The Lobed Brain Coral, scientifically named Lobophyllia hemprichii, is a species of large polyp stony coral. Sometimes, it’s also called the Lobed Cactus Coral or Largebrain Root Coral.
Lobed Brain Coral is a part of the Lobophylliidae family. It gets its unique name from the Prussian naturalist Wilhelm Hemprich, who was one of the first to study marine life in the Red Sea.
What Does the Lobed Brain Coral Look Like?
Lobed Brain Coral is a colonial species of coral. It forms large structures that can be shaped like hemispheres or flat mounds. These structures can be up to 5 m (16 ft) in diameter.
The Lobed Brain Coral is made up of several colonies, often in different colors, that can join together to form a single, larger colony.
What Are the Specific Features of Lobed Brain Coral?
Each colony of Lobed Brain Coral has corallites, which are skeletal cups that have a tubular form and grow from a common base.
These corallites might also be arranged in valleys with each neighbouring valley having a ridge and dividing irregularly.
Inside the corallite cups, there are vertical blades known as septa that taper in thickness and have tall, sharp teeth.
The color of this coral can vary, with shades of grey, pink, violet, or yellowish-brown. Sometimes, the color is uniform, and other times, there are contrasting regions of color.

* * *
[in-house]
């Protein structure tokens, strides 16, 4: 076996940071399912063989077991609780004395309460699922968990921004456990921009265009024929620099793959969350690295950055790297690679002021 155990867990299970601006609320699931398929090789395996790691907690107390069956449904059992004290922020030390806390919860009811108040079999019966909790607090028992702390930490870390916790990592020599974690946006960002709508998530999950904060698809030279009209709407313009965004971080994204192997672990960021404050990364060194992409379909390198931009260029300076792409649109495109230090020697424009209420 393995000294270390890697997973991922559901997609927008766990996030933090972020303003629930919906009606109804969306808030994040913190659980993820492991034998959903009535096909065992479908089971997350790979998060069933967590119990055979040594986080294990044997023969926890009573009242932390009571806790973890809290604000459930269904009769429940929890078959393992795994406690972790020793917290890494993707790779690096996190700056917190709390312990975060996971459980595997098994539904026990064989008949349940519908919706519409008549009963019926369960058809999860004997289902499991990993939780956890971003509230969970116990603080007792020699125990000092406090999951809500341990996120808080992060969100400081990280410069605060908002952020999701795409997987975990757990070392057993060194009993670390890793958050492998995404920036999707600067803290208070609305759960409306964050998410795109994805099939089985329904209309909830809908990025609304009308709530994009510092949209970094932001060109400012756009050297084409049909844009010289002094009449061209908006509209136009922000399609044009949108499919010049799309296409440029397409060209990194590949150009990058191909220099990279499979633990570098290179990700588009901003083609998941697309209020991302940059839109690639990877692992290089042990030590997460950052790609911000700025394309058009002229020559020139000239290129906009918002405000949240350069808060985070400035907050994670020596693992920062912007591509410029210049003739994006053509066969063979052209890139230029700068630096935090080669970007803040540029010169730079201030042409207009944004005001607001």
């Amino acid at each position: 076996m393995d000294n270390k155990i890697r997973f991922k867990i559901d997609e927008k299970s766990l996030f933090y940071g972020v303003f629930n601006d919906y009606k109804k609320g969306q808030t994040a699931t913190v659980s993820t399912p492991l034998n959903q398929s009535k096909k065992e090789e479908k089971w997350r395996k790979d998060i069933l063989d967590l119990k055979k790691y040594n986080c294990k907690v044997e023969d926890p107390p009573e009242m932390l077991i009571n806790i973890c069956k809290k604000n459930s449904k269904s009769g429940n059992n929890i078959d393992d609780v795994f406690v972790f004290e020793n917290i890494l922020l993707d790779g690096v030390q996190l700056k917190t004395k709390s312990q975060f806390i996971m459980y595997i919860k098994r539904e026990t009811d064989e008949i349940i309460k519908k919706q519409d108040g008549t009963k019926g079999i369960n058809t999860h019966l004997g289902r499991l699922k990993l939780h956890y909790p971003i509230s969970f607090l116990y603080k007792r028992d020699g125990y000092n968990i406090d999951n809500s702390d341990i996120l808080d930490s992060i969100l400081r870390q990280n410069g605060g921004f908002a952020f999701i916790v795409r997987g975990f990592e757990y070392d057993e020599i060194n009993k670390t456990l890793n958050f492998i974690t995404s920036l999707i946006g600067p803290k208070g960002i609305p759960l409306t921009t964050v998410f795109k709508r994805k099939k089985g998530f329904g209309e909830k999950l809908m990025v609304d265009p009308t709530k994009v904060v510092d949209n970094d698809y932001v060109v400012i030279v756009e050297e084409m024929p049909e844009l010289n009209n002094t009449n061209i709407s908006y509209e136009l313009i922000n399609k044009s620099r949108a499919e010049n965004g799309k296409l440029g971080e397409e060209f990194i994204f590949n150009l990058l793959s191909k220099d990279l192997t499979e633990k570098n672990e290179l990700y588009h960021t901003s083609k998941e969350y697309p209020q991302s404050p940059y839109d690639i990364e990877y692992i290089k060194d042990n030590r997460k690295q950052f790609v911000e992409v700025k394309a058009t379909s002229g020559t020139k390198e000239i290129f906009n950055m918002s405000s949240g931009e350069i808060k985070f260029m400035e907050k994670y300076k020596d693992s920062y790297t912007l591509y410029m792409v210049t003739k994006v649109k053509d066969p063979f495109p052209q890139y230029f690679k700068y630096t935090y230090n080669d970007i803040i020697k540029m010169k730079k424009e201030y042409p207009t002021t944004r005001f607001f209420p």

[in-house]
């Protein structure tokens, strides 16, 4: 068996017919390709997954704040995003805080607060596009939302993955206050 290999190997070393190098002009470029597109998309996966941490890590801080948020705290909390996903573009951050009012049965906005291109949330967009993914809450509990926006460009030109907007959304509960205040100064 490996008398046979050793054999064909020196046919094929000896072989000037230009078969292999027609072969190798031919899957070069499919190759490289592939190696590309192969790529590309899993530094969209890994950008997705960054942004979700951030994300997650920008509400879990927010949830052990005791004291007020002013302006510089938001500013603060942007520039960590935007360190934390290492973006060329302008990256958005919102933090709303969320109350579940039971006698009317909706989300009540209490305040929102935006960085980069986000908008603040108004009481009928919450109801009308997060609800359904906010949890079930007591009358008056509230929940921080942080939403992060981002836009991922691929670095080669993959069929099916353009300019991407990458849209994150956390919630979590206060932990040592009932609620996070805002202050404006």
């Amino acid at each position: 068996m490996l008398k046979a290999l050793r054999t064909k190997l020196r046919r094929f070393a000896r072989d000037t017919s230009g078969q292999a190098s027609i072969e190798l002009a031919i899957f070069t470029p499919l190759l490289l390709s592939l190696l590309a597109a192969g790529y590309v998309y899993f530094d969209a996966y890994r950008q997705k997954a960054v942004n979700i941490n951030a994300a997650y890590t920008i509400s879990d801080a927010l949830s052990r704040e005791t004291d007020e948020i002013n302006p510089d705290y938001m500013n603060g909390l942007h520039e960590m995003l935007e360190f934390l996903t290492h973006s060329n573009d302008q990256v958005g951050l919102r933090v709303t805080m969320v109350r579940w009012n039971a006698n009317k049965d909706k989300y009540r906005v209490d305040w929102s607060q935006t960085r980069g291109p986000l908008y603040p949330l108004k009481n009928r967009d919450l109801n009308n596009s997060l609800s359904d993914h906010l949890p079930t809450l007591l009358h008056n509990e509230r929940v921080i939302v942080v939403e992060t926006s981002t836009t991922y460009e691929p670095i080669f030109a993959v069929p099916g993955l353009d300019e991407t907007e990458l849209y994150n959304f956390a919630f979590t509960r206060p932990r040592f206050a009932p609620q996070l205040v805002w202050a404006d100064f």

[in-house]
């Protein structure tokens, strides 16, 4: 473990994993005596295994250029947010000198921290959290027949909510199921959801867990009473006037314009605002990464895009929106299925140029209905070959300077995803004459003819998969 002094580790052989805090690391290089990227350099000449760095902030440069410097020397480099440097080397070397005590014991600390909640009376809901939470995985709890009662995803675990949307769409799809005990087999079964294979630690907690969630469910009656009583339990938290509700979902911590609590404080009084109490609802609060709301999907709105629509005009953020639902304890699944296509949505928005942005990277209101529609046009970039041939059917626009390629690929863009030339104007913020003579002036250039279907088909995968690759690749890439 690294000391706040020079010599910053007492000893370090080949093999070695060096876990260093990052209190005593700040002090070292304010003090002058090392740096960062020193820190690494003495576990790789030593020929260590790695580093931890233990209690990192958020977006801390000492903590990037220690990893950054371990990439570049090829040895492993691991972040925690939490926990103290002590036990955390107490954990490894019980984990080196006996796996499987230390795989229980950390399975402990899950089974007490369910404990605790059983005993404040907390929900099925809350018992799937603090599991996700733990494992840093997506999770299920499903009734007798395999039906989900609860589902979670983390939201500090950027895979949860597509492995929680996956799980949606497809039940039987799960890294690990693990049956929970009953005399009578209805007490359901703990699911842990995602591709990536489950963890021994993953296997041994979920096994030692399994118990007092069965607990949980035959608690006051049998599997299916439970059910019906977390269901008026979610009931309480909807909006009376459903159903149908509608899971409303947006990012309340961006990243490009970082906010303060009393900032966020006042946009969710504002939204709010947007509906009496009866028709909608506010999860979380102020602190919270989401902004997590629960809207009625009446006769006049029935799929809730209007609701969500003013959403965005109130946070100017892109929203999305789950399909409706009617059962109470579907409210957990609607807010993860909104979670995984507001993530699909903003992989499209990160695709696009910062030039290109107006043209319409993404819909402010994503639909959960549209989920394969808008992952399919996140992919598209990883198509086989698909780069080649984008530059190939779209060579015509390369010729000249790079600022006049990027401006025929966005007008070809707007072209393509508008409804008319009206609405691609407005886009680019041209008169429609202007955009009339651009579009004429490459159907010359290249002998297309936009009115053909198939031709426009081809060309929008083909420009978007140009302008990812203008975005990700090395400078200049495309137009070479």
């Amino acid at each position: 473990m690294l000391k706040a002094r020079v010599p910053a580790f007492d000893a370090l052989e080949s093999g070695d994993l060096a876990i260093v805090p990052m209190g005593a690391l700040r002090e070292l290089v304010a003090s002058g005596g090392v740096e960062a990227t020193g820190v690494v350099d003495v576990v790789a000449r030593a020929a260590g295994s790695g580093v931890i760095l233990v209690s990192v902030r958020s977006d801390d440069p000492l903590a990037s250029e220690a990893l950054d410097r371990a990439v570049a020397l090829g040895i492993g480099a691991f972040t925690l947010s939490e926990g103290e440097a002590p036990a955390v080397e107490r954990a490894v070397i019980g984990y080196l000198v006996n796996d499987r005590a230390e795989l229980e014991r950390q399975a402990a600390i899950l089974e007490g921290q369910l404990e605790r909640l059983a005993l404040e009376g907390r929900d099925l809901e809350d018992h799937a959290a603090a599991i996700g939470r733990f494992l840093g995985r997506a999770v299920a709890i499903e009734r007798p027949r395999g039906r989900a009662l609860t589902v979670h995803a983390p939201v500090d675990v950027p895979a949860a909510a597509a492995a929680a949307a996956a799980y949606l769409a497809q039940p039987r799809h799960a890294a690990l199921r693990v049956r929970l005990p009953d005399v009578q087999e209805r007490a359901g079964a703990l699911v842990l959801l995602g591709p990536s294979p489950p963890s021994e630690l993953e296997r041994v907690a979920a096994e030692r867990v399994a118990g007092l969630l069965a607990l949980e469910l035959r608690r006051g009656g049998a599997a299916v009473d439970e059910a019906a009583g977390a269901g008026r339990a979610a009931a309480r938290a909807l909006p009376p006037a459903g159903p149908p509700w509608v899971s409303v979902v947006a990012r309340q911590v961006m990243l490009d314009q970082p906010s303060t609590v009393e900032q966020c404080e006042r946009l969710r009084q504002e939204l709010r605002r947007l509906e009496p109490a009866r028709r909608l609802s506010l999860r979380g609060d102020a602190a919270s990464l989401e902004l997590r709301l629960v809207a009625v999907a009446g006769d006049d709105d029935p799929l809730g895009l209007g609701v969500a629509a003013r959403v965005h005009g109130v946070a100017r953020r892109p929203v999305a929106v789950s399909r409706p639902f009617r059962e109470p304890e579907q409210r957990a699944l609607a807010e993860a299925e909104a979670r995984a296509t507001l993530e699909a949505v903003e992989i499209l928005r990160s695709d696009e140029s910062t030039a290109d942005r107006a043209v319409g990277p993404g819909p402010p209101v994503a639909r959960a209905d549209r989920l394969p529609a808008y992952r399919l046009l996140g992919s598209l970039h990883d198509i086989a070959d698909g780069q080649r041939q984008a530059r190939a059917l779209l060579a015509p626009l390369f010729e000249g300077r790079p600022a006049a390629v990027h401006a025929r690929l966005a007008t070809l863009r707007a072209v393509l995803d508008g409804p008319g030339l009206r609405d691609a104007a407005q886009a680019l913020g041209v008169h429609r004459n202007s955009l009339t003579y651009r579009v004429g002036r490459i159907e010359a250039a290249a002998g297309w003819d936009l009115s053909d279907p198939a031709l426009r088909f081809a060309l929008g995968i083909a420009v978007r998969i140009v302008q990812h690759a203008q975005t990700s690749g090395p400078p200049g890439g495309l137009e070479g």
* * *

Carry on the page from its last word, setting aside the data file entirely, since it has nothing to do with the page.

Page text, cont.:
What Is Unique About the Lobed Brain Coral’s Ability to Feed?
Lobed Brain Coral is a zooxanthellate coral. This means it has single-celled photosynthesizing organisms called dinoflagellates living within its tissues.
These organisms perform photosynthesis, which provides the Lobed Brain Coral with nutrients.
Lobed Brain Coral also has thick, fleshy polyps that can retract back into the corallite cups or extend their tentacles to feed.
Where Is Lobed Brain Coral Found?
Lobed Brain Coral is native to the tropical and subtropical regions of the Indo-Pacific Ocean.
It’s found from the Red Sea, the Gulf of Aden, and the east coast of Africa, all the way to Japan, Indonesia, New Guinea, and Australia.
The Lobed Brain Coral is most commonly found at depths between 9 and 15 m (30 and 49 ft), but it can also be found as deep as 50 m (164 ft).
It’s often the dominant species of coral on upper reef slopes, and sometimes, it’s the only species present.
What Is the Conservation Status of The Lobed Brain Coral?
The International Union for Conservation of Nature (IUCN) lists Lobed Brain Coral species as being of ‘least concern’. This is because it has a wide habitat range and is common in most of that range.
While Lobed Brain Coral is susceptible to damage caused by a rise in sea temperature and ocean acidification, it’s thought to be more resilient than many other species because of its large population size and wide genetic variability.
However, Lobed Brain Coral is collected for the aquarium trade, with Indonesia being the main exporter.
What Is the Biology of The Lobed Brain Coral?
Lobed Brain Coral is hermaphroditic and known for its high bleaching level and high estimated mortality in Palau.
This means each coral has both male and female reproductive organs. The mature gametes are shed into the coelenteron and spawned through the mouth.
The life cycle of Lobed Brain Coral begins when the zygote develops into a planktonic planula larva.
Metamorphosis then begins with early morphogenesis of tentacles, septa, and pharynx before the larval settlement on the aboral end.
Lobed Brain Coral Characteristics